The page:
Upcoming SlideShare
×

# Fractions

2,152 views

Published on

• Full Name
Comment goes here.

Are you sure you want to Yes No
• Be the first to comment

### Fractions

1. 1. Gray Morris Mosby items and derived items © 2010 by Mosby, Inc., an affiliate of Elsevier Inc.
2. 2. Unit One: Chapter 2 Mosby items and derived items © 2010 by Mosby, Inc., an affiliate of Elsevier Inc.
3. 3. <ul><li>After reviewing this chapter, you should be </li></ul><ul><li>able to: </li></ul><ul><ul><li>Compare the size of fractions </li></ul></ul><ul><ul><li>Add fractions </li></ul></ul><ul><ul><li>Subtract fractions </li></ul></ul><ul><ul><li>Divide fractions </li></ul></ul><ul><ul><li>Multiply fractions </li></ul></ul><ul><ul><li>Reduce fractions </li></ul></ul>
4. 4. <ul><li>Seen in </li></ul><ul><ul><li>medical record, client record, charting, and medical/nursing literature </li></ul></ul><ul><li>Used in calculation types </li></ul><ul><ul><li>Apothecary </li></ul></ul><ul><ul><li>Household </li></ul></ul>
5. 5. <ul><li>A fraction is part of a whole number </li></ul><ul><ul><li>½ is a whole divided into two parts </li></ul></ul><ul><li>Have a numerator & a denominator </li></ul><ul><ul><li>Figure 2-2 Diagram representing fractions of a whole. Five parts shaded out of the six parts represent: </li></ul></ul>
6. 6. <ul><li>Fractions may be used on drug labels in addition to metric equivalent to help clarify </li></ul><ul><li>and prevent errors </li></ul><ul><ul><li>Cohen, M. (2007). Medication Errors, 2 ed. </li></ul></ul><ul><li>2.5 mg (2½ mg) Coumadin on same label </li></ul>
7. 7. <ul><li>Proper </li></ul><ul><ul><li>Numerator is less than denominator; the fraction has a value of less than 1 </li></ul></ul><ul><ul><li>Examples: </li></ul></ul><ul><li>Improper </li></ul><ul><ul><li>Numerator is larger than, or equal, to denominator; the fraction has a value of 1 or greater than 1 </li></ul></ul><ul><ul><li>Examples: </li></ul></ul>
8. 8. <ul><li>An improper fraction can be changed to a mixed number or whole number by dividing the numerator by the denominator </li></ul>
9. 9. <ul><li>Mixed </li></ul><ul><ul><li>A whole number and a fraction; the value is greater than 1 </li></ul></ul><ul><ul><li>Example: </li></ul></ul><ul><li>Complex </li></ul><ul><ul><li>Numerator, denominator, or both, are fractions; the value may be less than, greater than, or equal to 1 </li></ul></ul><ul><ul><li>Example: </li></ul></ul>
10. 10. <ul><li>Whole numbers </li></ul><ul><ul><li>Have an expressed denominator of one (1) </li></ul></ul><ul><ul><li>Examples: </li></ul></ul>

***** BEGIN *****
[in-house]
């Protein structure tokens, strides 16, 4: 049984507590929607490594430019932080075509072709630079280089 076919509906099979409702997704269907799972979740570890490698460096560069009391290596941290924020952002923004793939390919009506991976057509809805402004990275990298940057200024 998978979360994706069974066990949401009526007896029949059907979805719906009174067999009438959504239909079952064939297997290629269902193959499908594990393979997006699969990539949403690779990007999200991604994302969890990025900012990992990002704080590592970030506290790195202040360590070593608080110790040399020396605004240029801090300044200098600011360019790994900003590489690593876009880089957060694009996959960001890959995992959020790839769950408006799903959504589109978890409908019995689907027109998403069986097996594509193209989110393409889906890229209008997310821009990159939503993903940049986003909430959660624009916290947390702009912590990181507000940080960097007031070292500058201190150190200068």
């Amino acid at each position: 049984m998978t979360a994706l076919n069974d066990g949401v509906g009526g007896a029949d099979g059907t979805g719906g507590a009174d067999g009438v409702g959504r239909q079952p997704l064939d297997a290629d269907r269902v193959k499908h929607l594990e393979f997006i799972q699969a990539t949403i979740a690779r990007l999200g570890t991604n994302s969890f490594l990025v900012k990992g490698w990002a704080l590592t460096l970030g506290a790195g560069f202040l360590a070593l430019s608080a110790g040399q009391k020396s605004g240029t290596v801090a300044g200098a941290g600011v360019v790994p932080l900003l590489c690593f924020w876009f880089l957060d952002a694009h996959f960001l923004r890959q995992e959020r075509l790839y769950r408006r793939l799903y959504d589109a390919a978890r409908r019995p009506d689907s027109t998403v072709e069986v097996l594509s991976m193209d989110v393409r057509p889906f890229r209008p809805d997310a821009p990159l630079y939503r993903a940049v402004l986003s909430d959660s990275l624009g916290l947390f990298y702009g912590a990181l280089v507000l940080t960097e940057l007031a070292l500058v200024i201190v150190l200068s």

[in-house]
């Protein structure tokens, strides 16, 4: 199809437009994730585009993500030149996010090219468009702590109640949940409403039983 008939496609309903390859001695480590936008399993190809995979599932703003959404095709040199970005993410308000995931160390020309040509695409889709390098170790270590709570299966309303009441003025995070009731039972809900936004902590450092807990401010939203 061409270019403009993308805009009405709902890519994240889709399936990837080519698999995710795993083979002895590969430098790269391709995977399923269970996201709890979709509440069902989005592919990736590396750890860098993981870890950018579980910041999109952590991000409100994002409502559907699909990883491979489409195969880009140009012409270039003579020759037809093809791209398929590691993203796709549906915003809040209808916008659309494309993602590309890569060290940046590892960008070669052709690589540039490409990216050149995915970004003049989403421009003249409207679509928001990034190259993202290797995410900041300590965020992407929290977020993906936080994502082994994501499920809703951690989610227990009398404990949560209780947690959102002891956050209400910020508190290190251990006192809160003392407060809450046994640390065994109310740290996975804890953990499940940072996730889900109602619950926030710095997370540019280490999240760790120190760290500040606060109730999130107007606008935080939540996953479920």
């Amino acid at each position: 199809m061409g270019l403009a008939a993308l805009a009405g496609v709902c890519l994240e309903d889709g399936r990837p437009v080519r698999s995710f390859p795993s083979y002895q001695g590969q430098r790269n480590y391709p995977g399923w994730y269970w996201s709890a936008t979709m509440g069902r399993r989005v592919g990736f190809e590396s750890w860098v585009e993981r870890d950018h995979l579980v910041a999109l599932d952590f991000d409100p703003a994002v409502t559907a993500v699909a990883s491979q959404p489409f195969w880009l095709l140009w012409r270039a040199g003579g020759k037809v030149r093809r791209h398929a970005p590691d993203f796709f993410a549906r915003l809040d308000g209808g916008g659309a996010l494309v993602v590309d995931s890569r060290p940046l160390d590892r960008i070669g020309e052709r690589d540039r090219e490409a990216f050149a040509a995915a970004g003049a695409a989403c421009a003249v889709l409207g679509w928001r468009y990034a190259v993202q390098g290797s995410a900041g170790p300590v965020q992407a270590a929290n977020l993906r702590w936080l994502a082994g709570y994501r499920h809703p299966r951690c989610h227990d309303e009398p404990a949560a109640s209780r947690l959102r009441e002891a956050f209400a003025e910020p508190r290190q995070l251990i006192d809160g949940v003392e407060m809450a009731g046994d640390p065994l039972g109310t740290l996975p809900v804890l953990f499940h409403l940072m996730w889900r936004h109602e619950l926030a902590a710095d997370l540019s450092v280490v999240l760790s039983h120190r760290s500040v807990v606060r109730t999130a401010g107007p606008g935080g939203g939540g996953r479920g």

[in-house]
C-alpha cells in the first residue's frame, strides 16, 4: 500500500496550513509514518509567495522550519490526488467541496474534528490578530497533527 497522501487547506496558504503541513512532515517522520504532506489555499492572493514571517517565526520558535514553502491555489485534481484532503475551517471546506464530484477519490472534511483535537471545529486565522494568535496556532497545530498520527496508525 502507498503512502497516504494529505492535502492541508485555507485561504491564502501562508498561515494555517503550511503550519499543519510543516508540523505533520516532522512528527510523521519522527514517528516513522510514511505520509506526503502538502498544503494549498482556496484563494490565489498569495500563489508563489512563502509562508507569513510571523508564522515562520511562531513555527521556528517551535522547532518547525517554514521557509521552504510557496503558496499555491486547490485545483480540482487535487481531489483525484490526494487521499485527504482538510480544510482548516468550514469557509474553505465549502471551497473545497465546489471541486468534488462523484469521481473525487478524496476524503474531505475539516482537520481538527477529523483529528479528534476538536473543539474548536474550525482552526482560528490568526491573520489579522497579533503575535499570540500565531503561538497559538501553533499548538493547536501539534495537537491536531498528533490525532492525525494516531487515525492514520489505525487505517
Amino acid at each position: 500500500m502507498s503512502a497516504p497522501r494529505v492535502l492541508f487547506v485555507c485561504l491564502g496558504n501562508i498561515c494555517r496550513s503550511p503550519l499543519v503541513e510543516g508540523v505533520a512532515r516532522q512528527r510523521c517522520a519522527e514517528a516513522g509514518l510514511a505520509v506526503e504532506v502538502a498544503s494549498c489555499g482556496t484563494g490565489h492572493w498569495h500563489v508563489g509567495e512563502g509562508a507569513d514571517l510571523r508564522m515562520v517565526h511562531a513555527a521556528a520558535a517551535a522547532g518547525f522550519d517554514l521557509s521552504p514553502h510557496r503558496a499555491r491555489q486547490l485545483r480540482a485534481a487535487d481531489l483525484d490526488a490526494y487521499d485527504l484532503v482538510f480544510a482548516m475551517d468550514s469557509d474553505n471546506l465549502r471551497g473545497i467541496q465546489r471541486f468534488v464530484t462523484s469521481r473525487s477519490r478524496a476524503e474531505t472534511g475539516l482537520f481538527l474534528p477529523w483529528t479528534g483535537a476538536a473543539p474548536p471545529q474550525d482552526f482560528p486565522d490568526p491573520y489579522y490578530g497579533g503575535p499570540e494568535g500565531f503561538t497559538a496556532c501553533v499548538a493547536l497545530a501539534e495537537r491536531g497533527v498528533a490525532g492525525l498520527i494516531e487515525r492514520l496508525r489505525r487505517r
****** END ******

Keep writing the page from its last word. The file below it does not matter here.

11. 11. <ul><li>If the numerators are the same, the fraction with the smaller denominator has the larger value </li></ul><ul><ul><li>Example: </li></ul></ul><ul><li>If the denominators are the same, the fraction with the larger numerator has the larger value </li></ul><ul><ul><li>Example: </li></ul></ul>
12. 12. <ul><li>A mixed number can be changed to an improper fraction by multiplying the whole number by the denominator, adding the numerator, and placing the sum over the denominator </li></ul><ul><ul><li>Example: </li></ul></ul>
13. 13. <ul><li>The value of a number is unchanged when the numerator and denominator are multiplied or divided by same number </li></ul><ul><ul><li>Example: </li></ul></ul><ul><li>Change a fraction to lowest terms by dividing numerator and denominator by the largest whole number that will divide into both evenly </li></ul><ul><ul><li>Example: </li></ul></ul>
14. 14. <ul><li>LCD (lowest common denominator) is the smallest whole number that can be divided evenly by all the denominators in the problem </li></ul><ul><ul><li>Example: </li></ul></ul>
15. 15. <ul><li>Should always be reduced to lowest terms </li></ul><ul><li>Numerator and denominator are each divided by the largest number by which they are both evenly divisible </li></ul><ul><ul><li>Example: </li></ul></ul>
16. 16. <ul><li>With same denominator, add the numerators, then reduce to lowest terms </li></ul><ul><ul><li>Example: </li></ul></ul><ul><li>With different denominators, change fraction to equivalent denominators by using the LCD, then add numerators as described above </li></ul><ul><ul><li>Example: </li></ul></ul>
17. 17. <ul><li>The rules for subtraction are the same as those for addition </li></ul><ul><ul><li>If denominators are the same , perform subtraction with the numerators, obtain the value, place it over the denominator, and reduce to lowest terms </li></ul></ul><ul><ul><li>If denominators are different , find the lowest common denominator (LCD), change to equivalent fractions, subtract the numerators, and place that value over the common denominator. Reduce if necessary. </li></ul></ul>
18. 18. <ul><li>Multiply numerators together </li></ul><ul><li>Multiply denominators together </li></ul><ul><li>Reduce if necessary </li></ul><ul><ul><li>Note: Fractions can be reduced to lowest terms before multiplication </li></ul></ul><ul><ul><li>Express whole numbers as fractions with a denominator of 1 to visually aid in multiplication </li></ul></ul>
19. 19. <ul><li>Invert the second number (turn it upside down) and then multiply. Reduce if necessary. </li></ul><ul><ul><li>Note: Change mixed numbers to improper fractions before performing division steps </li></ul></ul>
20. 20. <ul><li>When dividing mixed fractions, change the problem visually so that division steps are easily seen </li></ul>